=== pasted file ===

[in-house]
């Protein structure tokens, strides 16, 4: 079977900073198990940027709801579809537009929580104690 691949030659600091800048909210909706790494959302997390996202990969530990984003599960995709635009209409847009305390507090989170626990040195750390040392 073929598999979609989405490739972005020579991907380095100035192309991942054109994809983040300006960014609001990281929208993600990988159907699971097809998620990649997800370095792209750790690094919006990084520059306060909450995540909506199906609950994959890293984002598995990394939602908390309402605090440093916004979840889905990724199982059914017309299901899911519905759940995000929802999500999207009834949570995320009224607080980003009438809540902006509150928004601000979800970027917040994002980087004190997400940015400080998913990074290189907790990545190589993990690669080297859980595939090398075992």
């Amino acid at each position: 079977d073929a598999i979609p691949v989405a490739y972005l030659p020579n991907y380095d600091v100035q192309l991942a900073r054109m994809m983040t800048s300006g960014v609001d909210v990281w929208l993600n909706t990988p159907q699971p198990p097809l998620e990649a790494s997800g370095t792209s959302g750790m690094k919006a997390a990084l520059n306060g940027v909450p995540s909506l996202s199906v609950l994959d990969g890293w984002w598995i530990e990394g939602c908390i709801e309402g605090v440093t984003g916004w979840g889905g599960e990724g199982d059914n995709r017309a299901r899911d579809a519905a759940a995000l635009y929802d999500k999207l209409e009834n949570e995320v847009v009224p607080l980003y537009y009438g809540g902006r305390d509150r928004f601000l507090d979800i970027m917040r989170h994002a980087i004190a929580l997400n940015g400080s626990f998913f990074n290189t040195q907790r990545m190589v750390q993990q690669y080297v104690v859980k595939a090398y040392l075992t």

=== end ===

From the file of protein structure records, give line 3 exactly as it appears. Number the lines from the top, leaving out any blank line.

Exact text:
């Amino acid at each position: 079977d073929a598999i979609p691949v989405a490739y972005l030659p020579n991907y380095d600091v100035q192309l991942a900073r054109m994809m983040t800048s300006g960014v609001d909210v990281w929208l993600n909706t990988p159907q699971p198990p097809l998620e990649a790494s997800g370095t792209s959302g750790m690094k919006a997390a990084l520059n306060g940027v909450p995540s909506l996202s199906v609950l994959d990969g890293w984002w598995i530990e990394g939602c908390i709801e309402g605090v440093t984003g916004w979840g889905g599960e990724g199982d059914n995709r017309a299901r899911d579809a519905a759940a995000l635009y929802d999500k999207l209409e009834n949570e995320v847009v009224p607080l980003y537009y009438g809540g902006r305390d509150r928004f601000l507090d979800i970027m917040r989170h994002a980087i004190a929580l997400n940015g400080s626990f998913f990074n290189t040195q907790r990545m190589v750390q993990q690669y080297v104690v859980k595939a090398y040392l075992t």